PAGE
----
‘Heart work’: Stone Soup Cafe director named Greenfield Recorder’s 40th Citizen of the Year

  • Kirsten Levitt, executive director and chef at Stone Soup Cafe, is seen with a tub of cranberry chutney in the basement kitchen of All Souls Church in Greenfield. After a 20-year teaching career and volunteer work at the Let All Eat Cafe, she took over running what’s now Stone Soup Cafe in 2015. STAFF PHOTO/PAUL FRANZ

Staff Writer
Published: 12/16/2022 7:00:39 AM
Modified: 12/16/2022 7:00:09 AM

GREENFIELD — Growing up in New York City, Kirsten Levitt looked forward to outings with her father and her sister — a special occurrence that, if her father had saved up enough, meant a special treat at the end of the day.

“It was a big deal,” she said. “He had saved it to the penny. … At least eight out of 10 times, we were walking to wherever we were going, and there would be a street person who would say, ‘Spare some change?’ My sister and I would look at each other because we knew what was about to happen.”

Her father would decline, and instead would invite the person to get lunch with them — in turn, sacrificing the spare change he had saved for the girls to get an ice cream cone. Together, they would share a meal and “really get to know that person.”

“My DNA is programmed by this level of generosity,” Levitt said. “My father always said, ‘You don’t know what that person will actually do with the money, but if you give them some food, you know you’ll help them.’”

This year, Levitt, executive director and chef of Stone Soup Cafe — the pay-what-you-can meal program serving weekly meals from All Souls Church on Main Street — has been named the Greenfield Recorder’s 40th Citizen of the Year. Levitt will be honored at Friday’s Franklin County Chamber of Commerce breakfast.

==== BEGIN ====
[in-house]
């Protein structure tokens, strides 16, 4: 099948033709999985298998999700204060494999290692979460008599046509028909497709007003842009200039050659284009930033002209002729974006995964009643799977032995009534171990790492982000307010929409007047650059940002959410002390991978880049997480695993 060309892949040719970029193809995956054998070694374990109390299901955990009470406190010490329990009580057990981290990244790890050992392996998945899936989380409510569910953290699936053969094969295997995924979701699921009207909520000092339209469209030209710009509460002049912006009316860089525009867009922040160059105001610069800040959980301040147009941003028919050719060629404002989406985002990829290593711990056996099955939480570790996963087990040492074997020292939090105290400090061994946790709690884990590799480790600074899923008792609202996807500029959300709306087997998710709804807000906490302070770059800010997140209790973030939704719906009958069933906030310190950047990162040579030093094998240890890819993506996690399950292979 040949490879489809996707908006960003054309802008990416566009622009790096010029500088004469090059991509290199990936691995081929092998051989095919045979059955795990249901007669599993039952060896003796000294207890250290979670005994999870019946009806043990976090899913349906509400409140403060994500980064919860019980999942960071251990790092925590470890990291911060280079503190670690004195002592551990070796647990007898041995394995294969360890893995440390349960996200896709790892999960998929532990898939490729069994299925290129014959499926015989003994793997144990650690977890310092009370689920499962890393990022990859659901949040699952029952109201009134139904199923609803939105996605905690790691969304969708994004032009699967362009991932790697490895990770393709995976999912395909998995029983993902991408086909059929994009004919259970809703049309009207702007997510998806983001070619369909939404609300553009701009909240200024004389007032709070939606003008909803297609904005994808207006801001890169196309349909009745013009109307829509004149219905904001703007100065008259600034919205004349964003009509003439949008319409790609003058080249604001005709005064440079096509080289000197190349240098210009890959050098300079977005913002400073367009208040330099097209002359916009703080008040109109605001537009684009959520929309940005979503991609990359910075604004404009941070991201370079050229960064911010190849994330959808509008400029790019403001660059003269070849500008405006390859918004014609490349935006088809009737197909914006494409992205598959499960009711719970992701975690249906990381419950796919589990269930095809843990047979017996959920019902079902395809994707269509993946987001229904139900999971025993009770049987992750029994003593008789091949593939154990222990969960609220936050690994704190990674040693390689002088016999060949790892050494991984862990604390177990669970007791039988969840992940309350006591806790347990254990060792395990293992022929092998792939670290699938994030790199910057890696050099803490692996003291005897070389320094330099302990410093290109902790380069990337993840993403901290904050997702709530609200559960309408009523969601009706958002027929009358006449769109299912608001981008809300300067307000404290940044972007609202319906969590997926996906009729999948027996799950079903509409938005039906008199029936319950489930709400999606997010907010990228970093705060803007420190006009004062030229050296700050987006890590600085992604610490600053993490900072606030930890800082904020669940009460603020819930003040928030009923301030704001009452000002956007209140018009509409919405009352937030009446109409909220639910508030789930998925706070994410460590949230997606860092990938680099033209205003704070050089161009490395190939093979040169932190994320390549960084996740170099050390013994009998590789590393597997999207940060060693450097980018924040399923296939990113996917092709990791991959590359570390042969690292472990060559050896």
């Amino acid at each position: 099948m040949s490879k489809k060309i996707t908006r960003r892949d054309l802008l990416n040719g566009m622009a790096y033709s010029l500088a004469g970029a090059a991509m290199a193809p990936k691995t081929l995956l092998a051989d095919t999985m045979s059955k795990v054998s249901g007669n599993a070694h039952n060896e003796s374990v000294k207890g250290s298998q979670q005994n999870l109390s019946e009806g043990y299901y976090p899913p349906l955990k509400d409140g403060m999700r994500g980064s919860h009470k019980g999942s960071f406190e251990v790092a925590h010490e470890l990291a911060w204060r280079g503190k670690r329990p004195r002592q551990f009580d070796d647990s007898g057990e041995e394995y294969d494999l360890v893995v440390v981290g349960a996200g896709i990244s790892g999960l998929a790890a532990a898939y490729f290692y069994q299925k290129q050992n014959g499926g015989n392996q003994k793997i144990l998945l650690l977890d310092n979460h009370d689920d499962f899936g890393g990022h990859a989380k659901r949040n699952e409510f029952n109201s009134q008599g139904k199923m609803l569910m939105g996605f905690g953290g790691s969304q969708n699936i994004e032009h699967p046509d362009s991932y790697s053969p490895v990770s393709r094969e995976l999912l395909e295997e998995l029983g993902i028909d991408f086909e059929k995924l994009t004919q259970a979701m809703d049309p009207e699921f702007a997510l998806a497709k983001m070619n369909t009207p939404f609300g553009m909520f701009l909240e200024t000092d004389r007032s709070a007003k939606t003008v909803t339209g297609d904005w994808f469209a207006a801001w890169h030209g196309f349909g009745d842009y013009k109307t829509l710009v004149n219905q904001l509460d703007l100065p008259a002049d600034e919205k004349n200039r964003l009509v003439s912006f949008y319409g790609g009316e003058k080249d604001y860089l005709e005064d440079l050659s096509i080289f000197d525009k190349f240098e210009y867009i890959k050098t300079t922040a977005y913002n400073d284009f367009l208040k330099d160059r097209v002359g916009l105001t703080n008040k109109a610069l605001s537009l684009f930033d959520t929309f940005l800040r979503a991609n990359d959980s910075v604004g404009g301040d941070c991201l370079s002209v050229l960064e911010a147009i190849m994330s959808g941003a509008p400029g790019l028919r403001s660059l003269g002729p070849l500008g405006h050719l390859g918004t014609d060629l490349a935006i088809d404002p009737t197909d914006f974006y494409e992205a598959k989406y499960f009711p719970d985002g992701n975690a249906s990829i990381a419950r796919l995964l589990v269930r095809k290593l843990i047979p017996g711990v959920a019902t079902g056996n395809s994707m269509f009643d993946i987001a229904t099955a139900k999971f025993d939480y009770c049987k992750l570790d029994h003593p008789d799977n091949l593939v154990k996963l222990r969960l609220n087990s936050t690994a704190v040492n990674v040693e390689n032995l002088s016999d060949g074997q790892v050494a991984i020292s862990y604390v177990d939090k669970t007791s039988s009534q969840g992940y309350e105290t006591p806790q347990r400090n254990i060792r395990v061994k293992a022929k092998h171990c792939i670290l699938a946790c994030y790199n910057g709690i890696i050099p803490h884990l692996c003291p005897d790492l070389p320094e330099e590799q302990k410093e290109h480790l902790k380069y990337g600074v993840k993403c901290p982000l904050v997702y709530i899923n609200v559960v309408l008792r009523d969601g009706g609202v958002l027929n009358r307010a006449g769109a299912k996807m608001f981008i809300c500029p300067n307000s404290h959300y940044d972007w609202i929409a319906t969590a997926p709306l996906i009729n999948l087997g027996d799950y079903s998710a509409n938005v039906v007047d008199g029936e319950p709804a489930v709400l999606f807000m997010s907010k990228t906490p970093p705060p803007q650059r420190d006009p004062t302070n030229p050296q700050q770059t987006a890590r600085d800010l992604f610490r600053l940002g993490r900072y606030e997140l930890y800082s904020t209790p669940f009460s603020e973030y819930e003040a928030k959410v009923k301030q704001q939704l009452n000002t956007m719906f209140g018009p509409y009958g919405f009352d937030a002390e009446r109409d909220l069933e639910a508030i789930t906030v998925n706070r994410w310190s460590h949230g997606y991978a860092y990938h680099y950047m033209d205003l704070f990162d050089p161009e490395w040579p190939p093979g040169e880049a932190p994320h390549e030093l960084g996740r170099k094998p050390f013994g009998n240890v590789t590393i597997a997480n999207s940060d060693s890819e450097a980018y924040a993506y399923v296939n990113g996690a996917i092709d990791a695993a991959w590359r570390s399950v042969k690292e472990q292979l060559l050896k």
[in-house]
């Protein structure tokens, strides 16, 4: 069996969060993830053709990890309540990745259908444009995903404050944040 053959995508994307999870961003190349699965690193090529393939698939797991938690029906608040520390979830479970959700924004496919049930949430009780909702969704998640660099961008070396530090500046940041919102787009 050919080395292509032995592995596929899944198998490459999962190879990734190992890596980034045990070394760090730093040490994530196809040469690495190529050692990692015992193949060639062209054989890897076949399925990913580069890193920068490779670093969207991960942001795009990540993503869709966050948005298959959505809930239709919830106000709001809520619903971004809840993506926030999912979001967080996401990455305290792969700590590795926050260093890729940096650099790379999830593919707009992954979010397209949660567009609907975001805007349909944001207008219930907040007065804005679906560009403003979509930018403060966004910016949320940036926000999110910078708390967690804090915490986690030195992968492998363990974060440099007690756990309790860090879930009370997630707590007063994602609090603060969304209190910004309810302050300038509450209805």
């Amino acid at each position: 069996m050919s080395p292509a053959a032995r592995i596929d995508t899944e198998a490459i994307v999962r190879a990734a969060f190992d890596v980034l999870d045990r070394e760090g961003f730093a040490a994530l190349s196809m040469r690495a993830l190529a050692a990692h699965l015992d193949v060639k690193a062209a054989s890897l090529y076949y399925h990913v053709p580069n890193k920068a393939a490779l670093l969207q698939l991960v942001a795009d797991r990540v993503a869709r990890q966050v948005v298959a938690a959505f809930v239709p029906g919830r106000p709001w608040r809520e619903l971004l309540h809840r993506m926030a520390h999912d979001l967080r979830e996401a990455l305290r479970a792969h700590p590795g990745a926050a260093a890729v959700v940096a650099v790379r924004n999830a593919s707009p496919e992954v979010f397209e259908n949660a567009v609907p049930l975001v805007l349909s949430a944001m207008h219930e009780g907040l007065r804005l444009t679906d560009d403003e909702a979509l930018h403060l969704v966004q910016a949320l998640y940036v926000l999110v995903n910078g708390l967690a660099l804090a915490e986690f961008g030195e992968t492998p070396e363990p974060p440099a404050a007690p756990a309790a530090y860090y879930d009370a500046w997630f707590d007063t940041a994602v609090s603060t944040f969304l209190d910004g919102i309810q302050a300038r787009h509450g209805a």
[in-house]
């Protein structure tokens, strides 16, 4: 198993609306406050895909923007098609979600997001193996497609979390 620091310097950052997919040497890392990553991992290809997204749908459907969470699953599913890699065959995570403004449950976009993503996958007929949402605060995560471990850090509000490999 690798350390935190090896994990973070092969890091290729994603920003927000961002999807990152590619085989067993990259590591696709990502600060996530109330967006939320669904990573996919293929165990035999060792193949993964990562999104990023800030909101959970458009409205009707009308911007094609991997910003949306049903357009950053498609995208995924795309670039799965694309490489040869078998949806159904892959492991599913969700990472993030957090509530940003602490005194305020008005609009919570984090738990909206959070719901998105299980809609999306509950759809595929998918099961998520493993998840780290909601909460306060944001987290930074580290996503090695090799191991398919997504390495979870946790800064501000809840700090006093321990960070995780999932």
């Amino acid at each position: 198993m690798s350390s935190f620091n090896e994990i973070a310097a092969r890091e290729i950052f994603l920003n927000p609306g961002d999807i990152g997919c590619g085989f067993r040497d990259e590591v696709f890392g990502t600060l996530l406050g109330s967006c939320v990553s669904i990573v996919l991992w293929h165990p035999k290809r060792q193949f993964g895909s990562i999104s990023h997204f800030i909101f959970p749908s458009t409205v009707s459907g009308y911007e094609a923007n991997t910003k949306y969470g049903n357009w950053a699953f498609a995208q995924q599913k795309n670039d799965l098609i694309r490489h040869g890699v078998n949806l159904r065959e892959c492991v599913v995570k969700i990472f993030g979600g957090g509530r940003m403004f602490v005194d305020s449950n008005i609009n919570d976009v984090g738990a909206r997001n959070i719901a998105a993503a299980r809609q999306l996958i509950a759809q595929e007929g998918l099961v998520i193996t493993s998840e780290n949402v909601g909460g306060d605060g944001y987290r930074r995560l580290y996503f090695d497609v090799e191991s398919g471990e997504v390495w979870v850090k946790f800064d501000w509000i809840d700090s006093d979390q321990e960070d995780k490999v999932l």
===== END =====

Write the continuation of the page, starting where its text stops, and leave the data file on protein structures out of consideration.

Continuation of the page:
The Greenfield Recorder selects its Citizen of the Year through nominations submitted by its readers. The newspaper’s editorial board makes the final decision on who will be honored. This year, the Recorder received nominations for 40 people who are heavily involved in the area’s communities.

Among those to nominate Levitt was Greenfield resident Susan Pelis.

“Kirsten and her team work tirelessly to provide warm meals to members of the community every Saturday,” Pelis wrote in her nomination. “Not only do they provide nourishing food, they do so with respect and friendliness, unmatched by other community meal folks. Kirsten offers a little ray of hope to the lives of so many people due to her big heart and her clear, determined vision to make the world a better place right here in Greenfield.”

Deerfield resident Pat Ryan echoed a similar sentiment.

“Community building, it’s what she does,” Ryan wrote. “I can’t think of a more worthy person for this honor, especially in our perilous times of pandemic, inflation and the need for food justice. Levitt is part of the solution.”

Levitt, who was also recently honored by the Communities That Care Coalition with its 2021 Mike Fritz Community Builder Award, said it feels as though she’s being recognized “for being myself.”

“One of my friends sent me their nomination letter and when … I read what they wrote, I just had so much gratitude for not only the way they explained the work I do and the impact it’s had on their life as well as our community, but I was kind of awestruck that a person took time out of their day to highlight and uplift another person in our community,” Levitt said.

She said ever since she received a call from Pioneer Valley Executive Editor Dan Crowley, she’s been reflecting on why she does what she does. In conversations afterward with family and friends, she said, one theme that rose to the top was her ability to create community.